Bahá'í Temple in Chile is a space open to all, regardless of creed
Inspiration for the Temple was taken from taken from organic forms like cheekbones
“That dimple you see over there,” said Siamak Hariri, pointing to the surface of his award-winning structure nestled in the Andean landscape on the outskirts of Santiago, “that little subtle inflection, the way the line goes round is very deliberate – do you find that satisfying?”
“And you’re not Chilean” he responded, alluding to an aspiration of his firm, Hariri Pontarini Architects, for the Bahá’í Temple in Chile: they wanted to create a universally attractive form.
Openness, in spirit and in form
Previously a barren golf course owned by the elite Grange School in Santiago, the 10-hectare site – which took nine years to find - has been transformed into a space envisioned to be open to all, regardless of background, religion, gender, or social standing.
“This is a place that is welcoming all the religions, or if you have no religion,” said Hariri, who is a Bahá’í himself, during the opening of the Temple in October 2016.
“It’s an architectural challenge. How do you give something a form that means this?”
In spirit and in structure, the building was to embody the unity of mankind, which is a central belief of the Bahá’í Faith, an independent religion founded in 19th century Iran.
The Chile Temple is the final Bahá’í continental temple to be built, joining eight others, including the Temple for North America in Wilmette, Illinois, and the Lotus Temple in New Delhi, India.
A Bahá’í Temple has only a few criteria: it needs to be “a nine-sided domed structure with nine entrances to symbolically welcome people from all directions of the earth for prayer and meditation.”
Faced with this architectural challenge, Hariri and his creative team did not want to take inspiration from other buildings. It could not look like a mosque, a synagogue or a church as this may alienate certain people.
Equally, drawing on the culture of one or some of the indigenous communities of Chile was not a priority, as it would involve excluding others. “They’re not all the same, you can’t just lump everything together,” Hariri told CNN, “if I went Quechua, the Mapuche would not be represented, and so on. It is very delicate.”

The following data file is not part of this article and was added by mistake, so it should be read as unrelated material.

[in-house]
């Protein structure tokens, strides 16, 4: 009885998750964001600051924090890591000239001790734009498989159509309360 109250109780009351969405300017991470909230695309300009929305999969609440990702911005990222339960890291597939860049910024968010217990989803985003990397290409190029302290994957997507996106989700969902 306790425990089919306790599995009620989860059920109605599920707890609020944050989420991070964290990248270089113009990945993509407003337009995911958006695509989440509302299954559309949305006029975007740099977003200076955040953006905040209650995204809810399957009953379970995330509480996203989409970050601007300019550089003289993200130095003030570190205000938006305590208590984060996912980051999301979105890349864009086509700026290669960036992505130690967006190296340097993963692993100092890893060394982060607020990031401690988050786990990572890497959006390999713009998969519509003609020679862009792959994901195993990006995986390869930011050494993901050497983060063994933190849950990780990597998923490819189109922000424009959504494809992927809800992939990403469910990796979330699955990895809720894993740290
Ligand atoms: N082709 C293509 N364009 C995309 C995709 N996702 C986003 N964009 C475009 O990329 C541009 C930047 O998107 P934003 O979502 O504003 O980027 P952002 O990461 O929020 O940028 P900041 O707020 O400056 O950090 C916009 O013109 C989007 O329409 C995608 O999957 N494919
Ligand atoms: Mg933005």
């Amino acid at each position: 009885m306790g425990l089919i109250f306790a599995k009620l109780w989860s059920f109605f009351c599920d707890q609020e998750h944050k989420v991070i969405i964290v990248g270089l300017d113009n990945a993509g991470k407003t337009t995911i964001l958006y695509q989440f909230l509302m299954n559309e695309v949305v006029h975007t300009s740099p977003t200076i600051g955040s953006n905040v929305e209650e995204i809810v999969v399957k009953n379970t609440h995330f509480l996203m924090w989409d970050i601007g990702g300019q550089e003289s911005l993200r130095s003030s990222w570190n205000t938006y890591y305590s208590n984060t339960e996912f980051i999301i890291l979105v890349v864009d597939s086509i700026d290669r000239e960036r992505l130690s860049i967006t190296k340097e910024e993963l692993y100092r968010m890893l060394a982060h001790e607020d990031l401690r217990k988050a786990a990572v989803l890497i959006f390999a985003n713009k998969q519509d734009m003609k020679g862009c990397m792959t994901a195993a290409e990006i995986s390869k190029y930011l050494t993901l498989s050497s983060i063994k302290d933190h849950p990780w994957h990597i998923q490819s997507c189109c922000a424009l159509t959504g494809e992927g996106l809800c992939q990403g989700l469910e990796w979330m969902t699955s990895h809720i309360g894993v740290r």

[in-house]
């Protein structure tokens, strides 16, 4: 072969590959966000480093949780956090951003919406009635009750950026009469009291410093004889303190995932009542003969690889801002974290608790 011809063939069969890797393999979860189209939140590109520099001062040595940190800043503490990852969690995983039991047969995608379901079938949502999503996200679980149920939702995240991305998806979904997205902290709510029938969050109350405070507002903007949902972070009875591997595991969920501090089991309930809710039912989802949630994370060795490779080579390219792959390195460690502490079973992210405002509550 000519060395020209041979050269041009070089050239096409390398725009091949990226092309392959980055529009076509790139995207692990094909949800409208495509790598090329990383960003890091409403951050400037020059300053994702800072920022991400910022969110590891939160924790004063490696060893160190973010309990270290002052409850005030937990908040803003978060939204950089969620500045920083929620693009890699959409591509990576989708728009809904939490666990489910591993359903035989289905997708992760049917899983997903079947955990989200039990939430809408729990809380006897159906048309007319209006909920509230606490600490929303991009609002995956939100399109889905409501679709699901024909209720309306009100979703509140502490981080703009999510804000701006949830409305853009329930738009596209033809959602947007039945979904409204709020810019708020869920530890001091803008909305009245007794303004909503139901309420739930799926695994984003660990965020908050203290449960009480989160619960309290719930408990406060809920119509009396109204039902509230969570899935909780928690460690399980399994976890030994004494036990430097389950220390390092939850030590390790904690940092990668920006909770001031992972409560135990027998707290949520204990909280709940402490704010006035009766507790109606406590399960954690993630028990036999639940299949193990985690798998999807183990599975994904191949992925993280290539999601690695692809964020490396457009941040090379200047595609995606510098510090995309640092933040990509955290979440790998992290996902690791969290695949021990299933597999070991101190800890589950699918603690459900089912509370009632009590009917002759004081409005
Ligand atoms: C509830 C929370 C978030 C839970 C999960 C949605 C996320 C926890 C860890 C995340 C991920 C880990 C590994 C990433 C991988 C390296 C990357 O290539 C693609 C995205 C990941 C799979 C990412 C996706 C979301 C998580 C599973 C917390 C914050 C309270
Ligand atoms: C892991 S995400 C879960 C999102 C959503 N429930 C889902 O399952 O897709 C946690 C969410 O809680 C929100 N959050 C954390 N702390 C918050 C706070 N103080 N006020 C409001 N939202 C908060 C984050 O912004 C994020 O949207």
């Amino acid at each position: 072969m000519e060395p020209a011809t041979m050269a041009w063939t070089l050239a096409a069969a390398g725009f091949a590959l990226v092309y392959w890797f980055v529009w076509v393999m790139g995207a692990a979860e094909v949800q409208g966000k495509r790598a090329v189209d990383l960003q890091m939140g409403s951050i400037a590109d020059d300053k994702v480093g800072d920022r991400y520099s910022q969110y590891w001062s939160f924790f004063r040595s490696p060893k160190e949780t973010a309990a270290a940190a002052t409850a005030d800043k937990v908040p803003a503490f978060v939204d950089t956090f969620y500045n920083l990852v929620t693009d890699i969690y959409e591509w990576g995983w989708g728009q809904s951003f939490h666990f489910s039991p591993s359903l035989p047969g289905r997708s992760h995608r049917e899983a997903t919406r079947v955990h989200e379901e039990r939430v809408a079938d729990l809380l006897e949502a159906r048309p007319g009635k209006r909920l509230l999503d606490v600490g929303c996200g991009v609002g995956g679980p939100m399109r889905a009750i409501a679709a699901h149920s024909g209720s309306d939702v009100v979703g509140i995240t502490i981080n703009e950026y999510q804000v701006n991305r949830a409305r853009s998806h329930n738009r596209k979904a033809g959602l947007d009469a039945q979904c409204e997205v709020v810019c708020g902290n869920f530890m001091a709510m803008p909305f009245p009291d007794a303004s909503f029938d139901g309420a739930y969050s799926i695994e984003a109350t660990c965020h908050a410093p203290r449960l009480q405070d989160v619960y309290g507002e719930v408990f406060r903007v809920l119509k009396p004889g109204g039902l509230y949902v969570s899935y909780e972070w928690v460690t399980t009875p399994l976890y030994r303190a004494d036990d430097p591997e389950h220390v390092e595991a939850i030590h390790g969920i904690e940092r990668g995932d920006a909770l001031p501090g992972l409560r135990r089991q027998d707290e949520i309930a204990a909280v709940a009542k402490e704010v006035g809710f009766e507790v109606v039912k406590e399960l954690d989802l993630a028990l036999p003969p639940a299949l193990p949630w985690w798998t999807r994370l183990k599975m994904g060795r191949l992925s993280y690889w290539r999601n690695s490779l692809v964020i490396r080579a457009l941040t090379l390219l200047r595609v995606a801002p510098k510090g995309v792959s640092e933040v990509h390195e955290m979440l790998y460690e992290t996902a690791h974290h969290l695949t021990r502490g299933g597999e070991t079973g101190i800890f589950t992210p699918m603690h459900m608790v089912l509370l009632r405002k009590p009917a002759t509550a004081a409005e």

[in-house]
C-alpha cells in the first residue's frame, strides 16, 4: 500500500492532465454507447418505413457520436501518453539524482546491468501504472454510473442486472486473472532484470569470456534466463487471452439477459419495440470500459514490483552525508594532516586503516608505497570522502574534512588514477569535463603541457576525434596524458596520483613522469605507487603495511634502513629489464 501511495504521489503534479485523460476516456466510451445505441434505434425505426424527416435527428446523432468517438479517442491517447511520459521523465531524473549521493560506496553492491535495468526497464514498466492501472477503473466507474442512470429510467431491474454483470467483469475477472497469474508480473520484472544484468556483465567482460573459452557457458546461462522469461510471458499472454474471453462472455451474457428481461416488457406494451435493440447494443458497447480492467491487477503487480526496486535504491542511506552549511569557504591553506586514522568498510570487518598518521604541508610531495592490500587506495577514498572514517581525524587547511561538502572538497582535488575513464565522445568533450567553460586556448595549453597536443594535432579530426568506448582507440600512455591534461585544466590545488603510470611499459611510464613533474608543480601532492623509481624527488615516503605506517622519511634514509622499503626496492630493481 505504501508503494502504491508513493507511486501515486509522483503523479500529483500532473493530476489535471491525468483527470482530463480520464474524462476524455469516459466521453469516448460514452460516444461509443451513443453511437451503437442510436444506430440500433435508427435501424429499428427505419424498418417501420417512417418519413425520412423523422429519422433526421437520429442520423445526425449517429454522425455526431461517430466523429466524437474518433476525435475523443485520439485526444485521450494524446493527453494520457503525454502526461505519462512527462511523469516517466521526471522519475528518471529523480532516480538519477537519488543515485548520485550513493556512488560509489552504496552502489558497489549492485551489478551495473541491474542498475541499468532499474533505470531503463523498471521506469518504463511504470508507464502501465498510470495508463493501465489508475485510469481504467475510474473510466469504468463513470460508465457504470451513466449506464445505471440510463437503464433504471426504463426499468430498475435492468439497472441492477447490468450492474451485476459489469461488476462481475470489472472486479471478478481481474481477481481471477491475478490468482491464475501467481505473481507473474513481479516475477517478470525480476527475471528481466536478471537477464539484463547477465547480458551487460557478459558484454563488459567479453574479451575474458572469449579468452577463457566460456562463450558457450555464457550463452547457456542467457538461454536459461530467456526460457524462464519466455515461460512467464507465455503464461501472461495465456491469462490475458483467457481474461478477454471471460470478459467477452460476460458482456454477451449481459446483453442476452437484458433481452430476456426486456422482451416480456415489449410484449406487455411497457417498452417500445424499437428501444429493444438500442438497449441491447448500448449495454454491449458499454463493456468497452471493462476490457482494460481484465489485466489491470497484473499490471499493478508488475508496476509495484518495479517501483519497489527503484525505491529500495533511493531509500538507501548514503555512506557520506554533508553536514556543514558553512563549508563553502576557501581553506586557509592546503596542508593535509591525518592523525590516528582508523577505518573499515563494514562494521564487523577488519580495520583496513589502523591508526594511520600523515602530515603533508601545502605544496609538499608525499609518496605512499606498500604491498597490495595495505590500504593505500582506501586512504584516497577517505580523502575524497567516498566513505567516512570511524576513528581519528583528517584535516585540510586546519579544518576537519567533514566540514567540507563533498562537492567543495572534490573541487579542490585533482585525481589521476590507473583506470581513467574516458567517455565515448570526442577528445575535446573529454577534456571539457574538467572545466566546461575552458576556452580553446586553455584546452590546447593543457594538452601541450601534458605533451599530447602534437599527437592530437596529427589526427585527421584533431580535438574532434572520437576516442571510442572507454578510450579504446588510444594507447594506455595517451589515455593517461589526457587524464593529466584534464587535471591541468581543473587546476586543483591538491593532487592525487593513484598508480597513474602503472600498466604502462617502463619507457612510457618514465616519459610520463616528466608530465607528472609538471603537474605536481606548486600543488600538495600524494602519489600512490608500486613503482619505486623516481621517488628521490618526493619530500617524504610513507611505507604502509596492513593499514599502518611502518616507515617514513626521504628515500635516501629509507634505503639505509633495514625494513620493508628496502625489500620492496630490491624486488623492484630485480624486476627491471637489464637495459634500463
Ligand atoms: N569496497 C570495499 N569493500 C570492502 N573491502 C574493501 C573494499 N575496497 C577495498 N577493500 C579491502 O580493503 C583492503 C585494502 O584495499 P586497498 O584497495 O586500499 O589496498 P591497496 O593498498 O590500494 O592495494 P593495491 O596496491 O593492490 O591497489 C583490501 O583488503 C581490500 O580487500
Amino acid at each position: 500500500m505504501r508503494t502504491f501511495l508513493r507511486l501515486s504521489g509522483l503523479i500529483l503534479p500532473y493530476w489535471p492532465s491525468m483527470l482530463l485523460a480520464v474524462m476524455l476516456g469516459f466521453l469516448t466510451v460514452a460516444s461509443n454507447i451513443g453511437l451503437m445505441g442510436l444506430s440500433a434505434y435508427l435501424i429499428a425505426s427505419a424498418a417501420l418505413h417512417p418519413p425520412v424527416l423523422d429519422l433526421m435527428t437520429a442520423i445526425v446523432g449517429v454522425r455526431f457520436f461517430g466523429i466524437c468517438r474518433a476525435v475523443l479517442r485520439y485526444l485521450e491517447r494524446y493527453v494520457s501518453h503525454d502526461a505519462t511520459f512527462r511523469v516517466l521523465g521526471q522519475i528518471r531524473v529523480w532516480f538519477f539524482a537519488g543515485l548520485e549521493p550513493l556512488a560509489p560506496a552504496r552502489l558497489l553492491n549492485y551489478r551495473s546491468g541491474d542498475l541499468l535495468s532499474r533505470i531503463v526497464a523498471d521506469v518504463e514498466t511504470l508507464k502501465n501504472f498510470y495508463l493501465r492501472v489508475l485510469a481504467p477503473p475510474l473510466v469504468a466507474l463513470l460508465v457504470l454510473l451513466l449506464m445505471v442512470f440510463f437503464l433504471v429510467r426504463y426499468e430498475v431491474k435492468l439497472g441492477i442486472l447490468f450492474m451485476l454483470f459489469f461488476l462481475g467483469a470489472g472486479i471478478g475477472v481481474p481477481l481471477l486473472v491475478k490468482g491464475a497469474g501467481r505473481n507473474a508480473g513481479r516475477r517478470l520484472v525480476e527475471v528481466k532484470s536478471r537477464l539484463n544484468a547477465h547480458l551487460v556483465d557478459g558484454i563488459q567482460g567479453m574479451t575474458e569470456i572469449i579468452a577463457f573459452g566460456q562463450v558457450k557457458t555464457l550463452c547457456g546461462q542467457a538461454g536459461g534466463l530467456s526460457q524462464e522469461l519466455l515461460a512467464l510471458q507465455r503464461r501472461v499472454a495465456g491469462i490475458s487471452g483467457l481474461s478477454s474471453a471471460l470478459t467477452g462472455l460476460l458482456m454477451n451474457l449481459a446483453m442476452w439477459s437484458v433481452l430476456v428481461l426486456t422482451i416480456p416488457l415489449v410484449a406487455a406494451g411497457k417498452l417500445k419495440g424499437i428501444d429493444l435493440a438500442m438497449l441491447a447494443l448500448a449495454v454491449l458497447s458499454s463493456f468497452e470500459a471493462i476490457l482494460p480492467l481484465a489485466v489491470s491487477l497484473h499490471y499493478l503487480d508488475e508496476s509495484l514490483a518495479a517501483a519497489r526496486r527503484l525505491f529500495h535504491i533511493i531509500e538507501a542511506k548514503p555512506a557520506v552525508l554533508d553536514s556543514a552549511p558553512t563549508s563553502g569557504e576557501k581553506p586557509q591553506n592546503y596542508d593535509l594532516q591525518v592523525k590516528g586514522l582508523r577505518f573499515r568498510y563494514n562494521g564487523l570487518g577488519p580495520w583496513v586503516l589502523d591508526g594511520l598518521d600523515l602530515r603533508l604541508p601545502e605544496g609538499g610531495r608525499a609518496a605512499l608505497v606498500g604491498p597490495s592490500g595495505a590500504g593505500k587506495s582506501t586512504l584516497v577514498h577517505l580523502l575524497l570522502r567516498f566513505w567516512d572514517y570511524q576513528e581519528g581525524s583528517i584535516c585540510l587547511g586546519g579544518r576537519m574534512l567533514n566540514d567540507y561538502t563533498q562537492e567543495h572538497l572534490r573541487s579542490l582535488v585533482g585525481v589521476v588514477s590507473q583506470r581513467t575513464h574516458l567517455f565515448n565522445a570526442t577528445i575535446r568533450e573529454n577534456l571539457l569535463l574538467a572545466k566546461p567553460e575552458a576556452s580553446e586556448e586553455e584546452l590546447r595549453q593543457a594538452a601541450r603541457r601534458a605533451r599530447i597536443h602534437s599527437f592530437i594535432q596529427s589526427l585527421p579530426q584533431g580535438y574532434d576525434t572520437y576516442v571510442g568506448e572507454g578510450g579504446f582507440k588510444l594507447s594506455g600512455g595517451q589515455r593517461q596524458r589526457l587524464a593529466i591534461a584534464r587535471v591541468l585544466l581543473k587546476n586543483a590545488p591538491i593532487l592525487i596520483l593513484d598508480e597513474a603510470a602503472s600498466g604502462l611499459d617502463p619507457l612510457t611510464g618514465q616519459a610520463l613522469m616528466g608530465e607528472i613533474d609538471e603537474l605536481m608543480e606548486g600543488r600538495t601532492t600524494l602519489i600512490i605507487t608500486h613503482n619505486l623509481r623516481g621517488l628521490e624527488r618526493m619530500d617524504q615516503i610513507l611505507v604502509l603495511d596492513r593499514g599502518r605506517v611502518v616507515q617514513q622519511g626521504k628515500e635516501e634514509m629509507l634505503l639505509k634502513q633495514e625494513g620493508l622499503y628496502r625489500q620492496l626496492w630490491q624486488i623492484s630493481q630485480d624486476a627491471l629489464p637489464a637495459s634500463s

In search of a “feeling”
Rather, they were in search of a “feeling” and aesthetic cues were taken from taken from outside of architecture.
“We looked to organic forms: a cheekbone is a universal thing, right?” asked Hariri rhetorically, later mentioning the veins of a leaf, the curve of a woven Japanese basket, and the folding of robes in paintings of the old masters.
On some days, the Temple looks like it has always existed as part of its organically formed backdrop, the Andes. The radial gardens, designed by acclaimed Chilean landscape architect Juan Grimm, are made to blend into the Andean environment, creating a “garden that has no limits.”
Above all, light is the defining trope of the structure: Hariri feels that “light is universal” and can act as a symbol of unity. The temple was designed to cause visitors to feel like they were gazing up at the heavens or turning towards the light, like a plant moves to face the sun.
Nine wing-like panels of translucent cast glass subtly spiral to form the temple dome, converging 90 feet above the ground with a clear glass oculus holding a Bahá’í symbol known as “the greatest name.” Daylight passes through the glass and floods the white marble interior and after sundown, light from within causes the structure to quietly glow in the night.
“The temple is like a drapery of light,” says Hariri, “It’s not light passing through – it’s captured light.”
In pursuit of this “feeling”, the multidisciplinary team adopted three-dimensional modeling software CATIA, made for industrial design and aerospace engineering and rarely used in architecture, which was a daring move and “breathtakingly hard” 13 years ago at the beginning of the project.
Another technical feat was the installation of a pendulum isolation system to make the building resistant to seismic activity. Three universities – in Canada, Los Angeles and Chile – collaborated to create a system that allows for 600 millimeters of movement, so that the whole building rocks and returns to the center in case of an earthquake.
Coexisting with innovations in technology and machine-to-machine production is an artisanal quality, created by the use of ancient materials like bronze, cast glass, and stone.
The bronze doorways are molded by hand, and the cast glass on the exterior of the Temple was invented using melted down test tubes and petri dishes in the studio kilns of Jeff Goodman, a Canadian glass artist known for his ornate blown-glass creations.
Over 30,000 square meters of glass were fired in a bespoke factory of six kilns to produce around 1,100 glass panels of various shapes and sizes, which slot into place to form the exterior of the “wings,” supported by steel frames coursing through the edifice like the veins of a leaf.
“It is a very deliberate intersection between the ancient and the absolute new. That’s not just architectural, it’s philosophical,” mused Hariri, intimating the Bahá’í belief that all the religions of the past and future are one, “this extension both forward and back is very symbolic.”
Faith in the theories
Looking at the finished structure, Hariri is happy and perhaps relieved: there was no guarantee that the computer modeling would translate into the desired effect of “embodied light,” captured in the glass.
“That was one of our biggest worries, would that in fact happen – it’s a theory!” he breathed, “You hope it does, that [the light] does kiss that marble.”
The Temple is built to last 400 years: time will tell if the theory of a universally attractive form holds, too. So far, so good.